Tag Archives: Matatu

Matatu sector should show leadership

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Last month’s NTV Business Agenda brought together myriad players in the public transportation industry. Partly because of Wallace Kantai’s lively style, interesting insights percolated on the recent confrontation between the government and matatu operators. The players evidently understood where public transportation fell short in Nairobi, and also showed empathy with the wider needs of the urban community.

A number of solutions were floated. The Minister for Transport suggested dedicated lines for buses, Dennis Kashero of RVR asserted that rail was an investment opportunity as well as a way to meet corporate social responsibility needs, and the Nairobi Town Clerk Mr. Phillip Kisia spoke in support of creating substations from which large buses would ferry passengers around the CBD. Good ideas all.

Mr. Mukabanah, Chairman of the KEPSAH Transport Sector Board, made one of the evening’s most interesting contributions. He described Nairobi’s public transportation system as paratransit, which he panned as informal and prone to illegality, and decried the job losses which externally-assembled 14-seaters cause. This conversation about matatus, he also noted, had left out the 47% of Nairobi residents who walk to work for lack of bus fare.

Mr. Aligula from KIPPRA criticized the government for not having a public transportation framework. He emphasized the futility of expanding roads to ameliorate congestion and noted that buses were necessary even with a commuter rail system. Mr. Graeme Reid added his experiences from Johannesburg, where commuter taxis had filled a gap left by the apartheid government’s neglect of public transportation. He was categorical that development planning must be integrated with transport, and faulted developers in Kenya for not accounting for transportation in their planning.

Notwithstanding all these, it was Mr. Simon Kimutai of the Matatu Welfare Association who cheered me the most. He conceded that a desire to phase out 14-seaters was not unreasonable for Nairobi, even while defending their use in intercity transportation. Going into the show, I expected he and Mr. Mbugua to defend the matatu industry staunchly since they depend on it, but their contribution on the night did them a lot of credit.

It seems to me that they were not, and are not, against the phasing-out of 14-seater matatus in Nairobi. The Minister for Transport, if he has not already done so, should be swallowing up this concession and discussing other sweeteners including financing aimed at easing the transition to larger buses. In return, he should ask for clean combustion, improvements in body design to improve comfort and safety, one-strike-and-you-are-towed traffic violations, heavy fines for refuelling with the engine running, among others.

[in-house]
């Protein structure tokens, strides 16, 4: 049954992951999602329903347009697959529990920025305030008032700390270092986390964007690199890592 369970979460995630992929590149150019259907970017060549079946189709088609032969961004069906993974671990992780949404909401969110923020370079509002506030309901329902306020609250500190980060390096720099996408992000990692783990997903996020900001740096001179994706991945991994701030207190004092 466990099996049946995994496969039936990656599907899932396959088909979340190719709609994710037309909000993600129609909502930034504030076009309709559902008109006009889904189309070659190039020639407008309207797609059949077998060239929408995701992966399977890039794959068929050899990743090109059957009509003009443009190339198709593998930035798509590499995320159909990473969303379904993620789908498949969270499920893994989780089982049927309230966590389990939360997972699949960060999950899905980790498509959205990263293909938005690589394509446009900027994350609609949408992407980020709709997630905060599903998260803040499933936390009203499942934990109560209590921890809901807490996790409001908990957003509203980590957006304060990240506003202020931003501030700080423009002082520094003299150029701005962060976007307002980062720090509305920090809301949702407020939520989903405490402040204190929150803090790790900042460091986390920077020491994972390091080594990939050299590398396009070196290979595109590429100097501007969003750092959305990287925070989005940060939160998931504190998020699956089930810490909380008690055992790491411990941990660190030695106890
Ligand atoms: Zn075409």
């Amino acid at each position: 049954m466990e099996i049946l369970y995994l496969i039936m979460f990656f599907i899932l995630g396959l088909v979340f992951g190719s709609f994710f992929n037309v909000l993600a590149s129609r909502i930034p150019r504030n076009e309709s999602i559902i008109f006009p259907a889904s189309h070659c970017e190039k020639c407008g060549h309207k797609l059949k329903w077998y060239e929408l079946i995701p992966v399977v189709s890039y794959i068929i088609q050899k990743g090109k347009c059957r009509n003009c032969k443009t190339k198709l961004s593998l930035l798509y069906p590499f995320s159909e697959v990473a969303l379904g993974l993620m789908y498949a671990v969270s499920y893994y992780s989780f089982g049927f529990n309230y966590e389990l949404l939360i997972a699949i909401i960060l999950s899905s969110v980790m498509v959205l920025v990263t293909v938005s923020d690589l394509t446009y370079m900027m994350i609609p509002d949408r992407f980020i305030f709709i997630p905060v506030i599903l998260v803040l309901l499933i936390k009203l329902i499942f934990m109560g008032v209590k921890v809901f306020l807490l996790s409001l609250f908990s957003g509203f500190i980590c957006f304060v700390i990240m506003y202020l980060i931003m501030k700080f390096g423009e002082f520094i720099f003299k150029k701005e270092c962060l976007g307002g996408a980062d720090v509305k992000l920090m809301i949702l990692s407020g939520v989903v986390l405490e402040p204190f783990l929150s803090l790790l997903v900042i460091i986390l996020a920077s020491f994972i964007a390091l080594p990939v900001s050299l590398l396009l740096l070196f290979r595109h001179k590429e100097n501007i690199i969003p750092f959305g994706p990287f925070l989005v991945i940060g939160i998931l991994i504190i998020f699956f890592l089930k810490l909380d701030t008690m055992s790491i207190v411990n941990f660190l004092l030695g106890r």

The only omission from an otherwise high quality panel was a representative from the local matatu manufacturing industry. I am not referring to the firms which create the engine and the chassis, but the local body builders. Some of the best known are Labh Singh Harnam Singh (LSHS), Banbros, Kenya Coach Industries (KCI), DODI Autotech, Kenya Vehicle Manufacturers (KVM), and 2M Autotech.

These are the people who design and build what we know as the matatu, who create those steel seat – frames with sharp edges, the seats at the back where long-legged people just can’t fit and seats above the rear wheel well that leave your feet squashed when you alight. They could have shed light on the opportunities and constraints of delivering efficient, socially responsive public transportation on a matatu platform, what plans they have to use technology towards streamlining customer service and creating more comfortable vehicles, and what they see as the grand vision for matatu transportation in Kenya.

I also sought and missed concrete evidence of steps that the matatu sector is itself taking to make their drivers more law- abiding and their services more regular and consistent. Utter disregard for the law, inconsistent service delivery, and unwillingness to accord commuters any comfort whatsoever persist in Nairobi. Those big buses can’t come fast enough.